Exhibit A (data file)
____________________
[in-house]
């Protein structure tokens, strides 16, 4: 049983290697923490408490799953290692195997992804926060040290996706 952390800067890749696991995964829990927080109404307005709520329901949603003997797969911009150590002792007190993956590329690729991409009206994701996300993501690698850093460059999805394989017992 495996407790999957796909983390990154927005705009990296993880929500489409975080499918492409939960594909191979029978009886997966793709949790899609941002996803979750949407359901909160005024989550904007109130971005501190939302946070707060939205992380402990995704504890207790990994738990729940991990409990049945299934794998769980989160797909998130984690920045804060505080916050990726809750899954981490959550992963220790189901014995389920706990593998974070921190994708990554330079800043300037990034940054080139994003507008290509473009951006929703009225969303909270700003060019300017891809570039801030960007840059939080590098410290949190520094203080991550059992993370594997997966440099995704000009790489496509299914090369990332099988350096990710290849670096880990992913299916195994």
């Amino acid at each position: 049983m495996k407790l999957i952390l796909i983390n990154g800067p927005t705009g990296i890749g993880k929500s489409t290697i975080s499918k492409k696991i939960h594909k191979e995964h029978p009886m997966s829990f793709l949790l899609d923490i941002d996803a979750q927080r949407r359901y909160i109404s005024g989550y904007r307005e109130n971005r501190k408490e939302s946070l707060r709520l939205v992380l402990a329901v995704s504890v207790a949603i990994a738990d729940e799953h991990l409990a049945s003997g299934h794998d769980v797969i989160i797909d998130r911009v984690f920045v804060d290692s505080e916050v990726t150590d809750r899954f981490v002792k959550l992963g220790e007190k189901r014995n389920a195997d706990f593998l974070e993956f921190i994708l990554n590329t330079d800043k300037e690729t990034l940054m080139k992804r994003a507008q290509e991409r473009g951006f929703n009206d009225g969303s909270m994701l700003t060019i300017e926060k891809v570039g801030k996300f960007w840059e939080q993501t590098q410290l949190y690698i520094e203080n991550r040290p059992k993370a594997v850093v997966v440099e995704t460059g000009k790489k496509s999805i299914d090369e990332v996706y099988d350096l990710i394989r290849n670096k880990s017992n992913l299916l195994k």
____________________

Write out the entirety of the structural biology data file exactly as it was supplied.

[in-house]
């Protein structure tokens, strides 16, 4: 049983290697923490408490799953290692195997992804926060040290996706 952390800067890749696991995964829990927080109404307005709520329901949603003997797969911009150590002792007190993956590329690729991409009206994701996300993501690698850093460059999805394989017992 495996407790999957796909983390990154927005705009990296993880929500489409975080499918492409939960594909191979029978009886997966793709949790899609941002996803979750949407359901909160005024989550904007109130971005501190939302946070707060939205992380402990995704504890207790990994738990729940991990409990049945299934794998769980989160797909998130984690920045804060505080916050990726809750899954981490959550992963220790189901014995389920706990593998974070921190994708990554330079800043300037990034940054080139994003507008290509473009951006929703009225969303909270700003060019300017891809570039801030960007840059939080590098410290949190520094203080991550059992993370594997997966440099995704000009790489496509299914090369990332099988350096990710290849670096880990992913299916195994």
């Amino acid at each position: 049983m495996k407790l999957i952390l796909i983390n990154g800067p927005t705009g990296i890749g993880k929500s489409t290697i975080s499918k492409k696991i939960h594909k191979e995964h029978p009886m997966s829990f793709l949790l899609d923490i941002d996803a979750q927080r949407r359901y909160i109404s005024g989550y904007r307005e109130n971005r501190k408490e939302s946070l707060r709520l939205v992380l402990a329901v995704s504890v207790a949603i990994a738990d729940e799953h991990l409990a049945s003997g299934h794998d769980v797969i989160i797909d998130r911009v984690f920045v804060d290692s505080e916050v990726t150590d809750r899954f981490v002792k959550l992963g220790e007190k189901r014995n389920a195997d706990f593998l974070e993956f921190i994708l990554n590329t330079d800043k300037e690729t990034l940054m080139k992804r994003a507008q290509e991409r473009g951006f929703n009206d009225g969303s909270m994701l700003t060019i300017e926060k891809v570039g801030k996300f960007w840059e939080q993501t590098q410290l949190y690698i520094e203080n991550r040290p059992k993370a594997v850093v997966v440099e995704t460059g000009k790489k496509s999805i299914d090369e990332v996706y099988d350096l990710i394989r290849n670096k880990s017992n992913l299916l195994k």